Reprinted from Reader Supported News
"You may be 38 years old as I happen to be, and one day some great opportunity stands before you and calls upon you to stand up for some great principle, some great issue, some great cause -- and you refuse to do it because you are afraid; you refuse to do it because you want to live longer; you're afraid that you will lose your job, or you're afraid that you will be criticized or that you will lose your popularity or you're afraid that somebody will stab you or shoot at you or bomb your house, and so you refuse to take the stand. Well you may go on and live until you are 90, but you're just as dead at 38 as you would be at 90! And the cessation of breathing in your life is but the belated announcement of an earlier death of the spirit. You died when you refused to stand up for right, you died when you refused to stand up for truth, you died when you refused to stand up for justice." ~ Martin Luther King, Jr., November 1967
This Thanksgiving most of us who read Huffington Post can rejoice in our ability to stand up against the craziness in our society and the global injustice that surround us. As we sit around our holiday table, we can celebrate the manifold opportunities to take Martin Luther King Jr's challenge seriously, and teach our parents, children, grandchildren and guests that it would be a terrible waste of life if all we focused on was our own personal blessings without simultaneously raising to consciousness all that needs "Tikkun" (the healing and transformation of our world).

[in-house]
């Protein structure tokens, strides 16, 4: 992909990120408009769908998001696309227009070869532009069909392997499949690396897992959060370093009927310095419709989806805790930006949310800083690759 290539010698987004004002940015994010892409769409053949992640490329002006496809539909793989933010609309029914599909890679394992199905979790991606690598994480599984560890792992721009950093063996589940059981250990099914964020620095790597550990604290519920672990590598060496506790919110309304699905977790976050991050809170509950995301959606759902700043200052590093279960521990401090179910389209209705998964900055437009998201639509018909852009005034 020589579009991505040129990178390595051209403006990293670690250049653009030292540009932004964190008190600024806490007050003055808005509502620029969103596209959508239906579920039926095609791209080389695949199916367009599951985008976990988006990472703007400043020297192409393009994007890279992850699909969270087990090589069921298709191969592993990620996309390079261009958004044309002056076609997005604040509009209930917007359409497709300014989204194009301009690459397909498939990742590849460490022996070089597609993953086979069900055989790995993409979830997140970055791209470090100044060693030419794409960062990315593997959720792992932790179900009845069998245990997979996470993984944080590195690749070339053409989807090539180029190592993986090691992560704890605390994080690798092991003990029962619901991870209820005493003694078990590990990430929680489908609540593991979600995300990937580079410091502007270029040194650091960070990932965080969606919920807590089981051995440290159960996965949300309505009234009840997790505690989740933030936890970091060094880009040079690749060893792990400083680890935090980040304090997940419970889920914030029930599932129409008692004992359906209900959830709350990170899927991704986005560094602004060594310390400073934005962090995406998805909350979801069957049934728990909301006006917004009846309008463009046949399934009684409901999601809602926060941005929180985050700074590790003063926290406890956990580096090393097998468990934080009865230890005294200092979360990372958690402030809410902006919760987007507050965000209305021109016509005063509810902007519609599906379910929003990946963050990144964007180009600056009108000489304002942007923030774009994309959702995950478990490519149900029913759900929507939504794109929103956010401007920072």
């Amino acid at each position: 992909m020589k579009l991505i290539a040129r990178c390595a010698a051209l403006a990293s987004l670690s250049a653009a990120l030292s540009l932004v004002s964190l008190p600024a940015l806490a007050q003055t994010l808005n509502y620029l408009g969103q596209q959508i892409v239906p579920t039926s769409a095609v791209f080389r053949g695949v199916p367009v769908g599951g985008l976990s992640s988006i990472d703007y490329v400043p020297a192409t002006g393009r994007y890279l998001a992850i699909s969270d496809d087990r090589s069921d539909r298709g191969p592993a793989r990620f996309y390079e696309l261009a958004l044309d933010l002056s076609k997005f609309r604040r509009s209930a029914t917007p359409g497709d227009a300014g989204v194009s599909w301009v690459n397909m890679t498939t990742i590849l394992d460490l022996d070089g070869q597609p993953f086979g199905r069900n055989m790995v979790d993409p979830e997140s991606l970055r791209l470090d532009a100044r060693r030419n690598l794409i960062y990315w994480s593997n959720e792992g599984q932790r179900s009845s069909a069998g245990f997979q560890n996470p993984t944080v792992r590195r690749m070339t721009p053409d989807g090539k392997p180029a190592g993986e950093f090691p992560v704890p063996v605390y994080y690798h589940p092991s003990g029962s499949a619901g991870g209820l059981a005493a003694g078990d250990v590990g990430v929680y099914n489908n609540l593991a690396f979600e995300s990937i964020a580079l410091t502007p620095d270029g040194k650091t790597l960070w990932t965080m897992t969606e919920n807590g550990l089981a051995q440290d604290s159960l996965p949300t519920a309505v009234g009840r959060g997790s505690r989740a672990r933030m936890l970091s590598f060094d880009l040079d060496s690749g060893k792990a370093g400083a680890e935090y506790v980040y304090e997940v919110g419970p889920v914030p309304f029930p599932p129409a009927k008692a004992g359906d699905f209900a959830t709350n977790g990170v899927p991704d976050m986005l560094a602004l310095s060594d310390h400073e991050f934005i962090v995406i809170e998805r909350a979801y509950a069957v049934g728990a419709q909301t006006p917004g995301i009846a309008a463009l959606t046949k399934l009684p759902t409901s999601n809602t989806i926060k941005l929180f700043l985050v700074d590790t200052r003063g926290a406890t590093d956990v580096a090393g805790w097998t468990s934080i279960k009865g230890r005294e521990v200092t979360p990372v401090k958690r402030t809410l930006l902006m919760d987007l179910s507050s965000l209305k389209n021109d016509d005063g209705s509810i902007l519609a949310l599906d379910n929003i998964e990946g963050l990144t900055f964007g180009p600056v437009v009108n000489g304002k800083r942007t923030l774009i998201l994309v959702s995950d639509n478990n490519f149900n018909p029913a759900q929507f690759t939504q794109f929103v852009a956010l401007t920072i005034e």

Taking time to give thanks for all that we have -- our lives, our health, the incredibly awesome universe in which we live, the love that we have in our lives -- all this deserves genuine thanks. Yet celebrating our many blessings should not preclude us from addressing the pressing need for healing and transforming the world. So, if people tell you that it's a bummer or bringing them down from their joy if you talk about the injustices that surround us, tell them that our very ability to do so is another one of our blessings.
It's hard to know where to start, because once we wake up from whatever trance we use to drown out the cries of the oppressed and the suffering that pervades the planet, the pain can be overwhelming. Shall we talk about the horrible verdict in Ferguson, Missouri where America's system of racist injustice once again confirmed what most young African Americans already have learned hundreds of times in their lives: that their lives are not valued, that any policeman can create whatever stories they want to justify shooting young blacks.